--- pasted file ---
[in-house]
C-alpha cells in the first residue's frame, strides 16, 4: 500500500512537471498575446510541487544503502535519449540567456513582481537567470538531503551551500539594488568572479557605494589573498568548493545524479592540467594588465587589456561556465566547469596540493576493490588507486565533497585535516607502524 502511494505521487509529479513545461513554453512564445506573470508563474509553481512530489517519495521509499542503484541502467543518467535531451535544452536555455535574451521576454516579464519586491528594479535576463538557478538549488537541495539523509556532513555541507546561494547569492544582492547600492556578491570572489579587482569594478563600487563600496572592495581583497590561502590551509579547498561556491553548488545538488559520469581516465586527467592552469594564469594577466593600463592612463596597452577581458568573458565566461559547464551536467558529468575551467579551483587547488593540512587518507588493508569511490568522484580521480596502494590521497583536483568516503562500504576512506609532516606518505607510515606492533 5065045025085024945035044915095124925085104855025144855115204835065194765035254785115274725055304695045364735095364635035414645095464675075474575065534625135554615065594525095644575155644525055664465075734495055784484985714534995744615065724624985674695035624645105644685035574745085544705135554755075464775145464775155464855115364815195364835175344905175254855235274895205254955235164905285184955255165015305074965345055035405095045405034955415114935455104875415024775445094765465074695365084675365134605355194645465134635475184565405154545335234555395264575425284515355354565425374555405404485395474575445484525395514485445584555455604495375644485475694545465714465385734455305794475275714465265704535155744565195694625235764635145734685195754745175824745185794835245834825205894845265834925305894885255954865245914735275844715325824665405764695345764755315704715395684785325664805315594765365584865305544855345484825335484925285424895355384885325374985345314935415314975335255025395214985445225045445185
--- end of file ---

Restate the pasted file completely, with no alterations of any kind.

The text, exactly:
[in-house]
C-alpha cells in the first residue's frame, strides 16, 4: 500500500512537471498575446510541487544503502535519449540567456513582481537567470538531503551551500539594488568572479557605494589573498568548493545524479592540467594588465587589456561556465566547469596540493576493490588507486565533497585535516607502524 502511494505521487509529479513545461513554453512564445506573470508563474509553481512530489517519495521509499542503484541502467543518467535531451535544452536555455535574451521576454516579464519586491528594479535576463538557478538549488537541495539523509556532513555541507546561494547569492544582492547600492556578491570572489579587482569594478563600487563600496572592495581583497590561502590551509579547498561556491553548488545538488559520469581516465586527467592552469594564469594577466593600463592612463596597452577581458568573458565566461559547464551536467558529468575551467579551483587547488593540512587518507588493508569511490568522484580521480596502494590521497583536483568516503562500504576512506609532516606518505607510515606492533 5065045025085024945035044915095124925085104855025144855115204835065194765035254785115274725055304695045364735095364635035414645095464675075474575065534625135554615065594525095644575155644525055664465075734495055784484985714534995744615065724624985674695035624645105644685035574745085544705135554755075464775145464775155464855115364815195364835175344905175254855235274895205254955235164905285184955255165015305074965345055035405095045405034955415114935455104875415024775445094765465074695365084675365134605355194645465134635475184565405154545335234555395264575425284515355354565425374555405404485395474575445484525395514485445584555455604495375644485475694545465714465385734455305794475275714465265704535155744565195694625235764635145734685195754745175824745185794835245834825205894845265834925305894885255954865245914735275844715325824665405764695345764755315704715395684785325664805315594765365584865305544855345484825335484925285424895355384885325374985345314935415314975335255025395214985445225045445185